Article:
Women in Prison Disciplined More Often than Men, and the news in criminal justice reform

“Women right now are being punished for coping with their trauma by a workforce that doesn’t understand them.”

An investigation by NPR and Northwestern University’s Medill School of Journalism found that women in prison are disciplined at higher rates and for smaller infractions than men. Infractions can be small or vague, including “reckless eye-balling,” “insolence,” and “disrespect,” but the consequences are significant. Women can lose good time credits, be placed in solitary confinement, lose visitation privileges and be denied access to feminine hygiene products. Experts consulted in the investigation recommended “gender responsive” training to deal with higher rates of substance abuse and trauma for women who are imprisoned, and to facilitate communication between the women and mostly male prison staff.

“The notion that we’re delivering behavioral health services and mental health services in the criminal justice system more than any other system is a national embarrassment. We have to have the courage to start by saying that we’re doing a terrible job.”

Pennsylvania’s Stepping Up Technical Assistance Center provides counties with support and resources to help reduce the number of people with mental illness in county jails, and ensure those who are incarcerated receive the treatment they need. The center is a partnership between the Pennsylvania Commission on Crime and Delinquency and the Council of State Governments Justice Center, and will use in-person and distance-based training to improve screenings and assessments and establish a baseline to track progress. To date, 29 of Pennsylvania’s 67 counties have committed to reducing prison populations with mental illness, and officials are optimistic that Stepping Up’s resources and information-sharing will help achieve that goal.

“I hope it gives them hope for the future, a reason to be a good role model, a reason to make tough decisions.”

Colorado’s Division of Youth Services is implementing a “two-gen” approach for incarcerated youth and their children, in an effort to maintain family relationships and reduce recidivism. Officials surveyed youth in their detention facilities in August and found 25 were parents, with children ranging from infants to 5 years old. Between 2010 and 2017, the division held 111 girls who were pregnant, and two who gave birth while incarcerated. Changes made under the new approach include expanded visiting hours, more welcoming spaces for family visits, and the development of parenting classes for incarcerated teen parents.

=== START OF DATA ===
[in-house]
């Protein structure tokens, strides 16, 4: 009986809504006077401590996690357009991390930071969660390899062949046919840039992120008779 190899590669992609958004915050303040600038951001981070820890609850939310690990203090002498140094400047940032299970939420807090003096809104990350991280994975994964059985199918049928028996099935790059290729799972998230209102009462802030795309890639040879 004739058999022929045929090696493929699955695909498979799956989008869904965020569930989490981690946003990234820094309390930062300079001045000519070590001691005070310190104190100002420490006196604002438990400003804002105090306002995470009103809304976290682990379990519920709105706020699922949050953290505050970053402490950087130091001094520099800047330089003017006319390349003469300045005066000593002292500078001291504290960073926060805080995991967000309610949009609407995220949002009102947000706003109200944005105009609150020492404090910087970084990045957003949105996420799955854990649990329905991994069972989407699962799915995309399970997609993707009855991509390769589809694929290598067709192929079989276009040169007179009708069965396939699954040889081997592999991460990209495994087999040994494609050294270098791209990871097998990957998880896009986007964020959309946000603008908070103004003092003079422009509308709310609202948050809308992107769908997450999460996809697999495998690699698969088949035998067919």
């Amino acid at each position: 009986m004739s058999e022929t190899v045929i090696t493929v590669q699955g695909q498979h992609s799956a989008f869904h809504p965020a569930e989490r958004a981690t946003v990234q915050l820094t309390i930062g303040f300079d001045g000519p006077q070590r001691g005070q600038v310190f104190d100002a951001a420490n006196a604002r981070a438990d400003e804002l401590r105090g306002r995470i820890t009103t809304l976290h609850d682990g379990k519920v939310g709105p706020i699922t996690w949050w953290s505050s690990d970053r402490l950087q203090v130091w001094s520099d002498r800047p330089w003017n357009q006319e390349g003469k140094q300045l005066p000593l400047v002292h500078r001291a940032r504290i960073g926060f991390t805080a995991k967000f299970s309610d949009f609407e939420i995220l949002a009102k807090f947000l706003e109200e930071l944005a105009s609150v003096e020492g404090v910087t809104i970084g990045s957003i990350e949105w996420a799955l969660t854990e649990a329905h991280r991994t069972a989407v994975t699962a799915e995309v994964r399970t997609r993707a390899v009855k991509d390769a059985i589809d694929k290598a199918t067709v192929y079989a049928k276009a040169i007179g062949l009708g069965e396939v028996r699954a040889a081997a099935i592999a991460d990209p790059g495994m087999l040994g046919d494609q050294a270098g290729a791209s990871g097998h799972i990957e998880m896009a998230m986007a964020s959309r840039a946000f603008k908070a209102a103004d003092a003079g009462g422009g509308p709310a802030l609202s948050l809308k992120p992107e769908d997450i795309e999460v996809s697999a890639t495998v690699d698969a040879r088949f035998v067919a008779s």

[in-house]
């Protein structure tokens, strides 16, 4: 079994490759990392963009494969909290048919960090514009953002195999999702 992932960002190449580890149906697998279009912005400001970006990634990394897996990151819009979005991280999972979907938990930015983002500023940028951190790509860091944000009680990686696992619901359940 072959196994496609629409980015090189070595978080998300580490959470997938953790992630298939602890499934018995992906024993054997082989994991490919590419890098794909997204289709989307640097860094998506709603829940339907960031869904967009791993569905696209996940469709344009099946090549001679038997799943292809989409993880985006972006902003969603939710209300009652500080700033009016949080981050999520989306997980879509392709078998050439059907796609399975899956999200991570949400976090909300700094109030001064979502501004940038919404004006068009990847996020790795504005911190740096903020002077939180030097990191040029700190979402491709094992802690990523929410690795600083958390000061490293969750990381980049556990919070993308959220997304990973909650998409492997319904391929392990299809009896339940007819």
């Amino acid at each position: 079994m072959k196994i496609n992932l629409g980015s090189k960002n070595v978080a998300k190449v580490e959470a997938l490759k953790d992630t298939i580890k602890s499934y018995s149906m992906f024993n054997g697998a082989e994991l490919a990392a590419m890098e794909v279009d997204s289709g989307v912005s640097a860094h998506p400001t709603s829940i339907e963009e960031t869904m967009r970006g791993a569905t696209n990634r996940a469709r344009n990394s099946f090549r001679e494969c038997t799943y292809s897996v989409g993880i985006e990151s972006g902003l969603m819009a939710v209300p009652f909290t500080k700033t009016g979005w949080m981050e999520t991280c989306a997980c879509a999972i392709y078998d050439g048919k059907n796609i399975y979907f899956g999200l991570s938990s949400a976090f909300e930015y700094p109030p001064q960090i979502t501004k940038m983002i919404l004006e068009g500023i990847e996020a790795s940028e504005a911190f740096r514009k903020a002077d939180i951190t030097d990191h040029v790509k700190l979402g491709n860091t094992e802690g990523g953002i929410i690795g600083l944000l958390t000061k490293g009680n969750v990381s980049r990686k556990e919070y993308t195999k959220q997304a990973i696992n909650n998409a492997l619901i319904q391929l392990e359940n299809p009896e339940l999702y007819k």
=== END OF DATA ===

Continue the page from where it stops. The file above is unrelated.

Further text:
“We are deeply concerned that those charged with enforcing our laws are instead breaking them. No one is above the law – this includes Alabama’s sheriffs.”

The American Conservative Union Foundation, FreedomWorks, Southern Center for Human Rights, Alabama Appleseed Center for Law and Justice, and the Adelante Alabama Worker Center wrote to Alabama’s U.S. attorneys this week asking for an investigation into the continued use of jail food funds by county sheriffs. Earlier this year, reporting by AL.com exposed insufficient or spoiled food served to people jailed in Etowah County, while Sheriff Todd Entrekin kept $750,000 of jail food money for his personal use. SCHR and Alabama Appleseed have also sued to obtain public records in 49 counties to determine whether, and by how much, sheriffs have personally profited from jail food funds.  

“What’s refreshing with these dashboards is that before no one understood the basis of their efforts or the impact of their efforts. No one knew how their decisions impacted the jail population, and now we do.”

The Urban Institute conducted an examination of data dashboards in Allegheny County, Pennsylvania and the City and County of San Francisco California, and released a report on model structures and lessons learned for other jurisdictions looking to increase data-driven decision-making. Officials have created dashboards “to guide high-level decisions across agencies, and to support program and line-staff in their daily responsibilities,” and were able to monitor real-time effects of decisions on outcomes including jail populations and probation-related detainers.